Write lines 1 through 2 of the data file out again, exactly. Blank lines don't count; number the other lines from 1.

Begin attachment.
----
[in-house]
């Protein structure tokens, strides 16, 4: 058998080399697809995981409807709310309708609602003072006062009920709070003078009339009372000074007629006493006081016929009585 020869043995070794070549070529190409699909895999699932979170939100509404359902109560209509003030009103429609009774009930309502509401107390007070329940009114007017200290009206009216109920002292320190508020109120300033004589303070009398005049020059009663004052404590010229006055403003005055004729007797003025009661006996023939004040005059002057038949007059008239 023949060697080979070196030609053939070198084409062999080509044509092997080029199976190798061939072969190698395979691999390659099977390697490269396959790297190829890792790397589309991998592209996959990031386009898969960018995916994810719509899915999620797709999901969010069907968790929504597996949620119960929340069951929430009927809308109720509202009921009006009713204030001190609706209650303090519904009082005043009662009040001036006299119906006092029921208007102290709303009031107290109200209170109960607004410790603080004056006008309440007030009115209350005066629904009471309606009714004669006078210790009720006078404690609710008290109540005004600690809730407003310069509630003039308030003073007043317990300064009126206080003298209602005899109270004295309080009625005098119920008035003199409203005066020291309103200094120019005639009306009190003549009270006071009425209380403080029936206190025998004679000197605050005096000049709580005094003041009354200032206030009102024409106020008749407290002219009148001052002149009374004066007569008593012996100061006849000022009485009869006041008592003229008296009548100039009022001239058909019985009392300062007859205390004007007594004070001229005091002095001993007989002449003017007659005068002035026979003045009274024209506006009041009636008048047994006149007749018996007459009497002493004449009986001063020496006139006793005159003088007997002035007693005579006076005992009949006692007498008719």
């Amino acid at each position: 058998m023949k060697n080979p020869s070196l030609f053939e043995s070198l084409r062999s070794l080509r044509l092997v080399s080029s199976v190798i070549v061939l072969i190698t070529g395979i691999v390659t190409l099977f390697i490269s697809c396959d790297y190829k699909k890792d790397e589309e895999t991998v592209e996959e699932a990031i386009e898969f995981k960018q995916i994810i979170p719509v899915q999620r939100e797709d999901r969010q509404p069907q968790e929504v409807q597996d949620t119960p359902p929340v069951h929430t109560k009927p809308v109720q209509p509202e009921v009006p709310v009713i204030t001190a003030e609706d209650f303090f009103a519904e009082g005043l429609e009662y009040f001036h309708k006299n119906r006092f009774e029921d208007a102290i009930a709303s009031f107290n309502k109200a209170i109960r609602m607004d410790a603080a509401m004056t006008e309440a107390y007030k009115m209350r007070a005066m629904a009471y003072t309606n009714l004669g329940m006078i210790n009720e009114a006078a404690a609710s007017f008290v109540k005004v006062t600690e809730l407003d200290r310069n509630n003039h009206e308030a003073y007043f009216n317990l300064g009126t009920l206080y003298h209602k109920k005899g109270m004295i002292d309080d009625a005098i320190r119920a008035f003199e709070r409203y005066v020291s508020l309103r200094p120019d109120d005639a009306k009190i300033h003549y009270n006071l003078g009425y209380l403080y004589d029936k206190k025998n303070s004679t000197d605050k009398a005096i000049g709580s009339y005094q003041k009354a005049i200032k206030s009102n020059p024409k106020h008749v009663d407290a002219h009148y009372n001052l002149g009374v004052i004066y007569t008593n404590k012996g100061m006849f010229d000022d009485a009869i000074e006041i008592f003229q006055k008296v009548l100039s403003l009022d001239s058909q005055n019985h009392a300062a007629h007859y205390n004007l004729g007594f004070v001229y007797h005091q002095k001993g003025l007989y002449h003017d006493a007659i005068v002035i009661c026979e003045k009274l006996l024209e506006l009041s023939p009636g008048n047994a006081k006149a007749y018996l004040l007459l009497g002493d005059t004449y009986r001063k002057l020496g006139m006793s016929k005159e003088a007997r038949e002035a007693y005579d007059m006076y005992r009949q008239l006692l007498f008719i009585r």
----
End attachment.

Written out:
[in-house]
């Protein structure tokens, strides 16, 4: 058998080399697809995981409807709310309708609602003072006062009920709070003078009339009372000074007629006493006081016929009585 020869043995070794070549070529190409699909895999699932979170939100509404359902109560209509003030009103429609009774009930309502509401107390007070329940009114007017200290009206009216109920002292320190508020109120300033004589303070009398005049020059009663004052404590010229006055403003005055004729007797003025009661006996023939004040005059002057038949007059008239 023949060697080979070196030609053939070198084409062999080509044509092997080029199976190798061939072969190698395979691999390659099977390697490269396959790297190829890792790397589309991998592209996959990031386009898969960018995916994810719509899915999620797709999901969010069907968790929504597996949620119960929340069951929430009927809308109720509202009921009006009713204030001190609706209650303090519904009082005043009662009040001036006299119906006092029921208007102290709303009031107290109200209170109960607004410790603080004056006008309440007030009115209350005066629904009471309606009714004669006078210790009720006078404690609710008290109540005004600690809730407003310069509630003039308030003073007043317990300064009126206080003298209602005899109270004295309080009625005098119920008035003199409203005066020291309103200094120019005639009306009190003549009270006071009425209380403080029936206190025998004679000197605050005096000049709580005094003041009354200032206030009102024409106020008749407290002219009148001052002149009374004066007569008593012996100061006849000022009485009869006041008592003229008296009548100039009022001239058909019985009392300062007859205390004007007594004070001229005091002095001993007989002449003017007659005068002035026979003045009274024209506006009041009636008048047994006149007749018996007459009497002493004449009986001063020496006139006793005159003088007997002035007693005579006076005992009949006692007498008719």